Julia is a younger member of the group. She is 23 years of age, single and eager to excel. Like most of the women of San Juan La Laguna, Julia learned to weave when she was a child. She currently owns a textile shop along with her mother. Julia is requesting a new loan in order to sustain and grow her business. She plans to purchase yarn and then using natural dyes, transform it into beautiful colors. She will then weave it into beautiful fabrics that will become scarves, shawls and table runners. Julia is very pleased to participate in this business because it allowed her to finish high school and enter college. She is studying business administration. Julia sets a wonderful example for the other women in her Trust Bank.
During the monthly meetings, the women not only make payments on their loans but also receive educational training from a Friendship Bridge Loan Officer. For many of the women, it is the first time that they are learning in an educational setting, as they began working as children and did not have the opportunity to attend school. The ladies learn about business administration, marketing and budgeting as well as women’s health and leadership, self-esteem and empowerment.
Kiva investors are greatly appreciated by Friendship Bridge clients like Julia. Armed with small loans and educational training that Friendship Bridge calls “microcredit plus,” the women can step more confidently and empowered into a more successful future. Their families and their community will realize benefits as well. Thank you, Kiva investors!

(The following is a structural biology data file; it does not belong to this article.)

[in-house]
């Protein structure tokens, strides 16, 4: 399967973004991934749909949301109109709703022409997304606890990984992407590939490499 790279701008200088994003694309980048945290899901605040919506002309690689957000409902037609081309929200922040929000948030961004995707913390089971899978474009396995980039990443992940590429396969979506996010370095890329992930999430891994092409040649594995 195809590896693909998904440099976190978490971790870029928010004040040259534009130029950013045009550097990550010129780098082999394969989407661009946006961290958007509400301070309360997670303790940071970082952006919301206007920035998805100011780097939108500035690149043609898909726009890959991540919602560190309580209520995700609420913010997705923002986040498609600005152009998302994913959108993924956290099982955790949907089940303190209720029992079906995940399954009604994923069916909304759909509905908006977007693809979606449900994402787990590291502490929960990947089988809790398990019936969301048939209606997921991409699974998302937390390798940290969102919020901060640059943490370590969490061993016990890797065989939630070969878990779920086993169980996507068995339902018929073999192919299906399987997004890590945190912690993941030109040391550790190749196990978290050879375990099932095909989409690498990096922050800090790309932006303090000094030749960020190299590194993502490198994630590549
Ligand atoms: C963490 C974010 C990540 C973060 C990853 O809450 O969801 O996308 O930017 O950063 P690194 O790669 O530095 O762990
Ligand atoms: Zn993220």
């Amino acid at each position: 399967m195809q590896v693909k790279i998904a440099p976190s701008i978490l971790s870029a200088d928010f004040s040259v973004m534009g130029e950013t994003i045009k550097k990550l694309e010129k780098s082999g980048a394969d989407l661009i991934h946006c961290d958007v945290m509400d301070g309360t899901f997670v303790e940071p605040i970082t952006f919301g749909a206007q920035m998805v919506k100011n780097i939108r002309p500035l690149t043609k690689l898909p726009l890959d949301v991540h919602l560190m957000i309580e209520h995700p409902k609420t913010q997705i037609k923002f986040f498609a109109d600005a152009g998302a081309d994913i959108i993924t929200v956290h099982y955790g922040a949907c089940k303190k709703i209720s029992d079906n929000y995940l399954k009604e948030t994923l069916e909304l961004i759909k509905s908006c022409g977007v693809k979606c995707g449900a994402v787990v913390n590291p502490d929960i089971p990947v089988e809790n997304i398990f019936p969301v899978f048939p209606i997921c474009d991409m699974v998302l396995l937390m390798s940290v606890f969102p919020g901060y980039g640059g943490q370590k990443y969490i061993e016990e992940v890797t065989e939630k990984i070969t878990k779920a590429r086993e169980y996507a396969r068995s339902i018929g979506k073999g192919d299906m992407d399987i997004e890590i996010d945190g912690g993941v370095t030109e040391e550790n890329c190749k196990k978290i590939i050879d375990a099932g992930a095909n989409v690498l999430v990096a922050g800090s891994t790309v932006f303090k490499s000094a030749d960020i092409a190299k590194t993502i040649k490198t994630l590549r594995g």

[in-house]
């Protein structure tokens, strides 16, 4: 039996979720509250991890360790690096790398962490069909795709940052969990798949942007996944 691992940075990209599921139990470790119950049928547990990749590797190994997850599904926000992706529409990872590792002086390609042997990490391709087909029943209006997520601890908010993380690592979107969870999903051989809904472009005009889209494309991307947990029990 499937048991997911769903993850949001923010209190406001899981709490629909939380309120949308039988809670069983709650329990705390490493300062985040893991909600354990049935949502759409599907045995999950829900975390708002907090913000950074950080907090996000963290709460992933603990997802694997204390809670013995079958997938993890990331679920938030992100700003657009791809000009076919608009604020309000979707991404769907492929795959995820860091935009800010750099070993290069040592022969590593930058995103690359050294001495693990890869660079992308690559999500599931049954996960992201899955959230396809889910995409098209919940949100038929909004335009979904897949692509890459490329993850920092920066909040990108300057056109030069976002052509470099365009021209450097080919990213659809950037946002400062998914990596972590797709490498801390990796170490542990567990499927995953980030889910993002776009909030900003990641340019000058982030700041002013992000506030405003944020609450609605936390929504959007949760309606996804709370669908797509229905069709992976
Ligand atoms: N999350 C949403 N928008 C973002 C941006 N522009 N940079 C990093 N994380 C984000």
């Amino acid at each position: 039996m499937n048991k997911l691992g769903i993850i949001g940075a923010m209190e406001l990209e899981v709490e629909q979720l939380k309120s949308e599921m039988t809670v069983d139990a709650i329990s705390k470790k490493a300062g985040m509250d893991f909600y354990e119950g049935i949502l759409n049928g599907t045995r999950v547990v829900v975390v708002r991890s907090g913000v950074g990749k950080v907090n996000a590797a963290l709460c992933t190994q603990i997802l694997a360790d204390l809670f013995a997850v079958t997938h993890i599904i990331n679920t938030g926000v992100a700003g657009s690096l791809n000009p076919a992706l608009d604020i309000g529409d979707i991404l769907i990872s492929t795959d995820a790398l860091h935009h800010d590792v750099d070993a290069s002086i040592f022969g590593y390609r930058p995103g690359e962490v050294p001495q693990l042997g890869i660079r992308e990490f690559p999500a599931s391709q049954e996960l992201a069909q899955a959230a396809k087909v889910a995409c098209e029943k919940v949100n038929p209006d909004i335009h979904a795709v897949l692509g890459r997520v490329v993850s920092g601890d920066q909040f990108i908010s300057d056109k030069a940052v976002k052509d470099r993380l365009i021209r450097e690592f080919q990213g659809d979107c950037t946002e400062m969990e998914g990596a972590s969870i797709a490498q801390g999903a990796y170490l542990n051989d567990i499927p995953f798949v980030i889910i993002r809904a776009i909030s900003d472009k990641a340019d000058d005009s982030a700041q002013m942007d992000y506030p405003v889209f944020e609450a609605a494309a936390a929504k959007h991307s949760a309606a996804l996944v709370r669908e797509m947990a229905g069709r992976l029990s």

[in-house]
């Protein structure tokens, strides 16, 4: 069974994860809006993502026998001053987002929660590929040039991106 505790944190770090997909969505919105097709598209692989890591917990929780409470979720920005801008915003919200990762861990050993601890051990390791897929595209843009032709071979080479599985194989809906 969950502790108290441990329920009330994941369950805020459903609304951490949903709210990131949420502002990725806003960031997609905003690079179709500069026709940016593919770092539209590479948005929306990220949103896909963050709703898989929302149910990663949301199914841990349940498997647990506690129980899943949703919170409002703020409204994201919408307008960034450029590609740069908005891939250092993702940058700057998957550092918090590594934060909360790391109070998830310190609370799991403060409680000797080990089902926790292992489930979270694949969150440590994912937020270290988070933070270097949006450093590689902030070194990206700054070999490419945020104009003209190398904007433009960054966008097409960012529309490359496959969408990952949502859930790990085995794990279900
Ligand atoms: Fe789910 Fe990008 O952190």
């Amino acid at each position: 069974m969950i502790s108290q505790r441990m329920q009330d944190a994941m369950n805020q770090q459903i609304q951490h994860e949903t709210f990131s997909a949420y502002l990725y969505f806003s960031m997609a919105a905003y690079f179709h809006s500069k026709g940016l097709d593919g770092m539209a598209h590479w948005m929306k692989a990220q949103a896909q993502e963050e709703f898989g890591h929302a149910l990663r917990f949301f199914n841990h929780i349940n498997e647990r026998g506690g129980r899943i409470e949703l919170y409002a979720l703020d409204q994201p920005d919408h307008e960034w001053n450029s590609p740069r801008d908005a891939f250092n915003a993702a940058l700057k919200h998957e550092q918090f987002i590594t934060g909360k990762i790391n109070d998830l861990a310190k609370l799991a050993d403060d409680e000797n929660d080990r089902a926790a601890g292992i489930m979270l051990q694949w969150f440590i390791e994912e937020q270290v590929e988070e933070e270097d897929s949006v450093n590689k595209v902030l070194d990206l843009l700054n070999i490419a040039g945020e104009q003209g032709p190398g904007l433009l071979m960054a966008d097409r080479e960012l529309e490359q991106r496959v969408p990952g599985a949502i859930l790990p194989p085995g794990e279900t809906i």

About Friendship BridgeThis loan is administered by Friendship Bridge (FB), a nonprofit, nongovernmental organization that empowers thousands of impoverished Guatemalan women through its Microcredit Plus program. The program combines small loans averaging US$350 for four-to-twelve month loan terms with non-formal, participatory education.
As FB clients, women start, expand, or diversify their businesses and learn practical lessons on topics including business, health, and self-esteem. FB’s clients borrow as a group, forming Trust Banks (groups of 7-25 women who serve as co-guarantors of the loan and act as a self-regulating support network).
This is a Group Loan
In a group loan, each member of the group receives an individual loan but is part of a larger group of individuals. The group is there to provide support to the members and to provide a system of peer pressure, but groups may or may not be formally bound by a group guarantee. In cases where there is a group guarantee, members of the group are responsible for paying back the loans of their fellow group members in the case of delinquency or default.
Kiva's Field Partners typically feature one borrower from a group. The loan description, sector, and other attributes for a group loan profile are determined by the featured borrower's loan. The other members of the group are not required to use their loans for the same purpose.
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Success!! The loan was 100% repaid